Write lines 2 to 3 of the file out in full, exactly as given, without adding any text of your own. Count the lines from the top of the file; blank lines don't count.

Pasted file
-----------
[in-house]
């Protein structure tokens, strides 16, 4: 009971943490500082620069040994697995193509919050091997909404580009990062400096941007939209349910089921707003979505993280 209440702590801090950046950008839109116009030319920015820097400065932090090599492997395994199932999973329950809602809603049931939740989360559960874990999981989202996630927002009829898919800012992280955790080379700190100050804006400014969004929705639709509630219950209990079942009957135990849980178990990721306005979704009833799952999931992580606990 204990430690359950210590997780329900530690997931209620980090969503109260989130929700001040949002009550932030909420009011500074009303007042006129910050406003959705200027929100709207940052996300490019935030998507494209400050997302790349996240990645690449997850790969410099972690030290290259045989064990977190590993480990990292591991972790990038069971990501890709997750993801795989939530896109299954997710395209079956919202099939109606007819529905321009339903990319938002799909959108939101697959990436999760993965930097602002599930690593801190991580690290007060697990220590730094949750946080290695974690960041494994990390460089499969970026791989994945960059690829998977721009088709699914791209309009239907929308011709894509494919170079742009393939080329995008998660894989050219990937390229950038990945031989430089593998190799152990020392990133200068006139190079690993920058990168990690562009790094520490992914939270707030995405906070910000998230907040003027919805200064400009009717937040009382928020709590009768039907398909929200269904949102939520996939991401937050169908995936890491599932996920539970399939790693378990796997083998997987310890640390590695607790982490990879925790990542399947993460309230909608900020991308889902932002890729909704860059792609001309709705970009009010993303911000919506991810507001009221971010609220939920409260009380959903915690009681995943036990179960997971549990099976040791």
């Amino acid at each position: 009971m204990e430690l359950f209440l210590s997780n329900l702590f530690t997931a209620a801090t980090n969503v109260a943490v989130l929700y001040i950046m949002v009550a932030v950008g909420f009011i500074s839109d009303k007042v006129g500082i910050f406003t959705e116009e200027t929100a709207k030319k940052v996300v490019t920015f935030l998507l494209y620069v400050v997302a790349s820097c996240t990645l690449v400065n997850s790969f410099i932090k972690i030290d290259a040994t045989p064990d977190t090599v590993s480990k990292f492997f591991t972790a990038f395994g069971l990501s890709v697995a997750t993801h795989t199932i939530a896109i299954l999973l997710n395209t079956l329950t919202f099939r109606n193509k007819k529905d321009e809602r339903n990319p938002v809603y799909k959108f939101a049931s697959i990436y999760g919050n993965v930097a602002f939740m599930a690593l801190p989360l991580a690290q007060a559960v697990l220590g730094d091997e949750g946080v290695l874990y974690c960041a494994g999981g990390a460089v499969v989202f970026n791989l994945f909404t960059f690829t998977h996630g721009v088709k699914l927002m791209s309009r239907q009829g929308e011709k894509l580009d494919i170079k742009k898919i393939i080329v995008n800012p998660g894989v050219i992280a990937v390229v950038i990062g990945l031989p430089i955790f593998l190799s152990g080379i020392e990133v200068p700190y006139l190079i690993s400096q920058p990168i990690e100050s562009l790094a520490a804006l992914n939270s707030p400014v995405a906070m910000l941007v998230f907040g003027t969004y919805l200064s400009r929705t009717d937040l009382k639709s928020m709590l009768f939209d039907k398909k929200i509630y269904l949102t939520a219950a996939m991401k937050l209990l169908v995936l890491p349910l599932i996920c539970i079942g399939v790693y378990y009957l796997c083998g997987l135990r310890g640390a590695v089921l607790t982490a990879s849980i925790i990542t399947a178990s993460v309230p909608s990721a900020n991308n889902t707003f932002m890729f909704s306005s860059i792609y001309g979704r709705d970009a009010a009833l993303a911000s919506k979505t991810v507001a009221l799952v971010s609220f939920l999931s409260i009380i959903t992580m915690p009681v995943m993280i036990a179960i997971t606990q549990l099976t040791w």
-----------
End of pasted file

């Protein structure tokens, strides 16, 4: 009971943490500082620069040994697995193509919050091997909404580009990062400096941007939209349910089921707003979505993280 209440702590801090950046950008839109116009030319920015820097400065932090090599492997395994199932999973329950809602809603049931939740989360559960874990999981989202996630927002009829898919800012992280955790080379700190100050804006400014969004929705639709509630219950209990079942009957135990849980178990990721306005979704009833799952999931992580606990 204990430690359950210590997780329900530690997931209620980090969503109260989130929700001040949002009550932030909420009011500074009303007042006129910050406003959705200027929100709207940052996300490019935030998507494209400050997302790349996240990645690449997850790969410099972690030290290259045989064990977190590993480990990292591991972790990038069971990501890709997750993801795989939530896109299954997710395209079956919202099939109606007819529905321009339903990319938002799909959108939101697959990436999760993965930097602002599930690593801190991580690290007060697990220590730094949750946080290695974690960041494994990390460089499969970026791989994945960059690829998977721009088709699914791209309009239907929308011709894509494919170079742009393939080329995008998660894989050219990937390229950038990945031989430089593998190799152990020392990133200068006139190079690993920058990168990690562009790094520490992914939270707030995405906070910000998230907040003027919805200064400009009717937040009382928020709590009768039907398909929200269904949102939520996939991401937050169908995936890491599932996920539970399939790693378990796997083998997987310890640390590695607790982490990879925790990542399947993460309230909608900020991308889902932002890729909704860059792609001309709705970009009010993303911000919506991810507001009221971010609220939920409260009380959903915690009681995943036990179960997971549990099976040791």
């Amino acid at each position: 009971m204990e430690l359950f209440l210590s997780n329900l702590f530690t997931a209620a801090t980090n969503v109260a943490v989130l929700y001040i950046m949002v009550a932030v950008g909420f009011i500074s839109d009303k007042v006129g500082i910050f406003t959705e116009e200027t929100a709207k030319k940052v996300v490019t920015f935030l998507l494209y620069v400050v997302a790349s820097c996240t990645l690449v400065n997850s790969f410099i932090k972690i030290d290259a040994t045989p064990d977190t090599v590993s480990k990292f492997f591991t972790a990038f395994g069971l990501s890709v697995a997750t993801h795989t199932i939530a896109i299954l999973l997710n395209t079956l329950t919202f099939r109606n193509k007819k529905d321009e809602r339903n990319p938002v809603y799909k959108f939101a049931s697959i990436y999760g919050n993965v930097a602002f939740m599930a690593l801190p989360l991580a690290q007060a559960v697990l220590g730094d091997e949750g946080v290695l874990y974690c960041a494994g999981g990390a460089v499969v989202f970026n791989l994945f909404t960059f690829t998977h996630g721009v088709k699914l927002m791209s309009r239907q009829g929308e011709k894509l580009d494919i170079k742009k898919i393939i080329v995008n800012p998660g894989v050219i992280a990937v390229v950038i990062g990945l031989p430089i955790f593998l190799s152990g080379i020392e990133v200068p700190y006139l190079i690993s400096q920058p990168i990690e100050s562009l790094a520490a804006l992914n939270s707030p400014v995405a906070m910000l941007v998230f907040g003027t969004y919805l200064s400009r929705t009717d937040l009382k639709s928020m709590l009768f939209d039907k398909k929200i509630y269904l949102t939520a219950a996939m991401k937050l209990l169908v995936l890491p349910l599932i996920c539970i079942g399939v790693y378990y009957l796997c083998g997987l135990r310890g640390a590695v089921l607790t982490a990879s849980i925790i990542t399947a178990s993460v309230p909608s990721a900020n991308n889902t707003f932002m890729f909704s306005s860059i792609y001309g979704r709705d970009a009010a009833l993303a911000s919506k979505t991810v507001a009221l799952v971010s609220f939920l999931s409260i009380i959903t992580m915690p009681v995943m993280i036990a179960i997971t606990q549990l099976t040791w």